The transcriptional response to mating has been studied in a few insect species [9,10,11,12,13,14,15,16], showing biologically meaningful pathways common to the postmating response across different species. In fact, some of the mating-activated genes that we found in female heads are associated with functional pathways previously reported in different tissues and species. Proteolytic pathways for example, are within the most common and strongly activated genes that are part of the female response, found in both reproductive tissues and whole female bodies [10, 39, 49]. However, this is a complex reproductive response, given that a great part of the male ejaculate is also composed of a diverse cocktail of both proteases and their inhibitors [2].

A great array of proteases with diverse functions are associated with the postcopulatory female response [4, 12, 50]. Most of these are related to earlier postmating processes and molecular interactions occurring in the female tract [e.g. sperm storage and cleavage of seminal fluid proteins (SFP)] [50,51,52], but it is unclear whether the proteases or inhibitors expressed by the female are involved in the same functions. However, the lasting effects, even several days after mating, and the fact that they have been detected in several species, from insects to mammals [4, 52], suggest that these proteolytic cascades are involved in multiple functions of the whole organism mating response. In this study, the expression of proteolytic cascades we observed in heads of mated females does not seem connected to functions occurring in the female reproductive tract. One possibility is that some of these cascades are involved in protein degradation for amino acid related pathways and nutrient homeostasis, a hypothesis supported by our functional analysis. We identified two functional categories associated with Carnitine biosynthesis. This particular amino acid is known to start with the degradation of proteins containing N-methylated lysine by proteolytic cascades [53], with a major role in energy homeostasis in the nervous system [40, 41].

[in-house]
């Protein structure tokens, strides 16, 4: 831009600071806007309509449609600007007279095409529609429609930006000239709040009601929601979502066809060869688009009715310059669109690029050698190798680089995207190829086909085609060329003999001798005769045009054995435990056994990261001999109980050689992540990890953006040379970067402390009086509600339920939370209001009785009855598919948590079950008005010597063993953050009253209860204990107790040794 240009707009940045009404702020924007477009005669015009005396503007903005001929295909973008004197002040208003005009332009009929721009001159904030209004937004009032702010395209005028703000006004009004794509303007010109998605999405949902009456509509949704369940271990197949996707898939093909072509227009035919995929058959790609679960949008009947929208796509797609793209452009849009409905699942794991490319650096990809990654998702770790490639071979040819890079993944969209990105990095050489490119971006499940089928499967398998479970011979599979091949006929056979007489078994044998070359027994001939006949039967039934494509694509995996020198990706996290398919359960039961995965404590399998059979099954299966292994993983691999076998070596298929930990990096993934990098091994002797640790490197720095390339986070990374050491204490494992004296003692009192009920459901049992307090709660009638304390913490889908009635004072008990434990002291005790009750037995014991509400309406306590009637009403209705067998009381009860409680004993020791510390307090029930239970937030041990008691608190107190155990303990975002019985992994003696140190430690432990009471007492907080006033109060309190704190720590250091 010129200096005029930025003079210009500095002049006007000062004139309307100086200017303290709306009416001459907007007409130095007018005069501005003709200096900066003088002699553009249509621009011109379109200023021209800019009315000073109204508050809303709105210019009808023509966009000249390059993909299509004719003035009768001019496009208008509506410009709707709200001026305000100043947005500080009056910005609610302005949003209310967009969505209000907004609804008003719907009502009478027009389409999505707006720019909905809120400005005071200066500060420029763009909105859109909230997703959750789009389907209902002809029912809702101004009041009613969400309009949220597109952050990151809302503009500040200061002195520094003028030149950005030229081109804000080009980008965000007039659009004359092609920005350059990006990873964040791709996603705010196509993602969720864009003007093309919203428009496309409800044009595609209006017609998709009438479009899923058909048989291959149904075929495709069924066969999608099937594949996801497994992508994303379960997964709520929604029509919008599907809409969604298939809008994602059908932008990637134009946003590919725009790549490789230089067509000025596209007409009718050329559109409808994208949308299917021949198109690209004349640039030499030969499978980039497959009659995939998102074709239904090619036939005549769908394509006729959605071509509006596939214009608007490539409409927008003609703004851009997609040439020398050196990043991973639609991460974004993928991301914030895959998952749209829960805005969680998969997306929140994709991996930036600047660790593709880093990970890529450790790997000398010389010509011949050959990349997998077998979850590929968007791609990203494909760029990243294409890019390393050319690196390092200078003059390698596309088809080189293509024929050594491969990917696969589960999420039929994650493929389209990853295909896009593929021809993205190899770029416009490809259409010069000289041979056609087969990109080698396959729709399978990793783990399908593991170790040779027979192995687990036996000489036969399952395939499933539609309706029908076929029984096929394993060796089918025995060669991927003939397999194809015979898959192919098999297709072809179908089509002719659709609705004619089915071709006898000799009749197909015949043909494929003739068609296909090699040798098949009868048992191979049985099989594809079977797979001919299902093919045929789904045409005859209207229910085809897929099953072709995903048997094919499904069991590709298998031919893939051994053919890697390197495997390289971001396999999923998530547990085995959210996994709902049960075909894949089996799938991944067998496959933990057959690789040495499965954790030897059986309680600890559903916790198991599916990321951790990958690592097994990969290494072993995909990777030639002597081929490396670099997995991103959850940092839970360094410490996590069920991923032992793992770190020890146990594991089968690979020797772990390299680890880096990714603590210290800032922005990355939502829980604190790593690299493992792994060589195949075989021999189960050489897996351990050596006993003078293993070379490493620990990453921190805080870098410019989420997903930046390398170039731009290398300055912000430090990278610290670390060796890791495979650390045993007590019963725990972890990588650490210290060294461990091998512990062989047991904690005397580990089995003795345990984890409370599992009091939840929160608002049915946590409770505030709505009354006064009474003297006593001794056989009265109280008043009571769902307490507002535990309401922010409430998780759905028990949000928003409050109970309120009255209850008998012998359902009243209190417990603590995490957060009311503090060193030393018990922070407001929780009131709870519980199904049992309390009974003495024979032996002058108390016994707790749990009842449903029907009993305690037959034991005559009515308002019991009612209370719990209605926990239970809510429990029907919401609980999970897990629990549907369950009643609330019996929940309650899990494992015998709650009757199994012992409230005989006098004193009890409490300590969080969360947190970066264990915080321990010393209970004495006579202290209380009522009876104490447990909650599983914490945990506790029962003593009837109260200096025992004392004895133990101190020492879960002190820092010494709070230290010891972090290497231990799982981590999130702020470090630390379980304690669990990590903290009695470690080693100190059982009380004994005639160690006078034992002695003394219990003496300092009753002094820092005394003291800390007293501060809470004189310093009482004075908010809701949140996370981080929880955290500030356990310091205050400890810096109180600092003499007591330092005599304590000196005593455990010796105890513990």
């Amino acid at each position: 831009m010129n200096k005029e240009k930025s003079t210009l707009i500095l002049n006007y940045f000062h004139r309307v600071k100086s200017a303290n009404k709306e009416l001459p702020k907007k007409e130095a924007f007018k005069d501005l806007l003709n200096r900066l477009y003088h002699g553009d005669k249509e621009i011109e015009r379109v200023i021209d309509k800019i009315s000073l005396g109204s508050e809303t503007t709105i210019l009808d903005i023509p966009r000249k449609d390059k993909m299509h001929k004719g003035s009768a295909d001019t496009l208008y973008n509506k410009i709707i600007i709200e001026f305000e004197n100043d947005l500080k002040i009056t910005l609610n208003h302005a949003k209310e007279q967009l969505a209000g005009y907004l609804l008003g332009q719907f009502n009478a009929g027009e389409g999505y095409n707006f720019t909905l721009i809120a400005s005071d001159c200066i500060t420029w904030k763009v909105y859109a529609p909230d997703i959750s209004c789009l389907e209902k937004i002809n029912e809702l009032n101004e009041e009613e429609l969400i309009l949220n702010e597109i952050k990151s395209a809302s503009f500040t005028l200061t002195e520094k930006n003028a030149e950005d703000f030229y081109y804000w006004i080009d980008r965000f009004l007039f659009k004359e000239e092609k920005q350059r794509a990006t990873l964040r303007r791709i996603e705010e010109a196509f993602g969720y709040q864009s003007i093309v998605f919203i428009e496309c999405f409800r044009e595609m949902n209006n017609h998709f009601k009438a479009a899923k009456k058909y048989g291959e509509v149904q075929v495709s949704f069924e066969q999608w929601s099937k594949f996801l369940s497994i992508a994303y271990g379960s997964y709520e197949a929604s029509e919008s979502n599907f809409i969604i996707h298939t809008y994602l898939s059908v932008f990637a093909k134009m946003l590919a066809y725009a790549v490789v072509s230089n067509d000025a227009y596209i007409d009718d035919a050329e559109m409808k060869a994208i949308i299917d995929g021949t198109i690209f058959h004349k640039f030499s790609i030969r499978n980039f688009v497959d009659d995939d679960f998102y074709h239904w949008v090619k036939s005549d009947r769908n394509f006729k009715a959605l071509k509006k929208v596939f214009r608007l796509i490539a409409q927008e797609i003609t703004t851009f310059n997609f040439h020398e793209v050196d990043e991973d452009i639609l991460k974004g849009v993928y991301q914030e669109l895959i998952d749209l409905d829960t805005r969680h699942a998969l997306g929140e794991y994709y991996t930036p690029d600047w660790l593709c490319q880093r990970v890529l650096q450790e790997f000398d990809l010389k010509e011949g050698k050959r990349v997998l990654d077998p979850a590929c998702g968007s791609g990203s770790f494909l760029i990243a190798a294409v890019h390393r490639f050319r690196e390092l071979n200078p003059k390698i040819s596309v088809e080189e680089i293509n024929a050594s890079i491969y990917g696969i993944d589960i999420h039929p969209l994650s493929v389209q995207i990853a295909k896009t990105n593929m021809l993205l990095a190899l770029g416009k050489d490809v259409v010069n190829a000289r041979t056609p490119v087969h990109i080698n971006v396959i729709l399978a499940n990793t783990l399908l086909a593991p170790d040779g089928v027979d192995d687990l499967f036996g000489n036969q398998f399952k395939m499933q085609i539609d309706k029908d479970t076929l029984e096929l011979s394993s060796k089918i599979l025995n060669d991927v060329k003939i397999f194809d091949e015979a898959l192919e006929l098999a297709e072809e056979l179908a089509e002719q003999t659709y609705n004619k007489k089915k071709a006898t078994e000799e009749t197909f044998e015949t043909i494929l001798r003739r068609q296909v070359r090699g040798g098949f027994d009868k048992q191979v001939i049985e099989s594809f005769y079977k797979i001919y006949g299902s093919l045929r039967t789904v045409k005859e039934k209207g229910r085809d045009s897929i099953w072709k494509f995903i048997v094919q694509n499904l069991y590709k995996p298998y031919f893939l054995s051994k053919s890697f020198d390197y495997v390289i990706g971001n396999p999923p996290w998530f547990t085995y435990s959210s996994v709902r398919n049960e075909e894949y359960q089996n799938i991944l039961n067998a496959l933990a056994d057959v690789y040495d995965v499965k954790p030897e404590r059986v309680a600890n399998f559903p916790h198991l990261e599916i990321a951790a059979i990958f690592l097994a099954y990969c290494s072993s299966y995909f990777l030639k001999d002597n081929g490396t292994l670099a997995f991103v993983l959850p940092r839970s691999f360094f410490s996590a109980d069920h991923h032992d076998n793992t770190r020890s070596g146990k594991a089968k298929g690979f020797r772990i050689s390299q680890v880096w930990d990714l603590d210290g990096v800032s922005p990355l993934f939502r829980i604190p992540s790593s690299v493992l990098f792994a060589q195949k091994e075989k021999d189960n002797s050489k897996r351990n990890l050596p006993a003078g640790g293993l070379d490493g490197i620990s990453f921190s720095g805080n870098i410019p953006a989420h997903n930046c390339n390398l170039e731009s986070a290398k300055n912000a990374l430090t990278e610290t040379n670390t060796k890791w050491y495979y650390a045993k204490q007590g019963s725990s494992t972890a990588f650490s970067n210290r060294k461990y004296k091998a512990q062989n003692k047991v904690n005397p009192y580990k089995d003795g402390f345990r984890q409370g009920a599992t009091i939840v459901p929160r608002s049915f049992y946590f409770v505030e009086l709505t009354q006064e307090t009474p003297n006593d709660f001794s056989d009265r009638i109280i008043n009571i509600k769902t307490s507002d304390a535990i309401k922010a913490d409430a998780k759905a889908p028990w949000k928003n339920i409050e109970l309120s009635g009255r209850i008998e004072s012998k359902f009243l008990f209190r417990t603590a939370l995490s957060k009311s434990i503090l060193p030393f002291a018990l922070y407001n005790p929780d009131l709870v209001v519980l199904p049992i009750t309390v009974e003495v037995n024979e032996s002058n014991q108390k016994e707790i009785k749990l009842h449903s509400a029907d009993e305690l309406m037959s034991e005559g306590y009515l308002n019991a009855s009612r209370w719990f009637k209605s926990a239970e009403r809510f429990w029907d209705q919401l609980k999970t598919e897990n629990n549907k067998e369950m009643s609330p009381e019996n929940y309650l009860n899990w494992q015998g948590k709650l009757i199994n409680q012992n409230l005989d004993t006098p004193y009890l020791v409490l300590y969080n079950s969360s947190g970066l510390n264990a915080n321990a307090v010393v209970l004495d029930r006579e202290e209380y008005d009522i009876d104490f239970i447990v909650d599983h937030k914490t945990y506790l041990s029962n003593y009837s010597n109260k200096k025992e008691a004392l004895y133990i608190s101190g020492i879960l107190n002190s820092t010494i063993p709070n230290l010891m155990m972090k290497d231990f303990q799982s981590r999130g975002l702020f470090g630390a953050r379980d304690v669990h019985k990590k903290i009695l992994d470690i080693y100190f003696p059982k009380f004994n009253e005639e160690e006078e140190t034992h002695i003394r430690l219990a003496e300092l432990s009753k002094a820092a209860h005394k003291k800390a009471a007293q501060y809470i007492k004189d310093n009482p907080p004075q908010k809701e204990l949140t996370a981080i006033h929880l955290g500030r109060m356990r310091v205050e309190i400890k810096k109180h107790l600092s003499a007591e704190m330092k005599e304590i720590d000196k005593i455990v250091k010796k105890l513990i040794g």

We detected several biosynthetic pathways associated with the production of specific amino acids important for nutrient homeostasis such as carnitine, threonine, and leucine. Although such pathways are not directly classified as behavioral or reproductive, some of their metabolic functions have been previously detected in conspecific experiments in D. melanogaster [28, 39]. These networks regulate energy balance [40, 41] and nutritional uptake in brain tissues [42], and have been directly linked to several postcopulatory behaviors, including circadian rhythms [43, 44], nutrient sensing, exploratory behavior for specific nutrient source, consumption and posterior oviposition [26, 27, 54, 55]. Consequently, mated D. melanogaster females experience a major switch in their diet following copulation [56], consuming more amino acids during the dark phase [26]. The mechanism of this behavioral switch has been linked to neuronal signaling triggered by SP-SPR dynamics in D. melanogaster [57,58,59].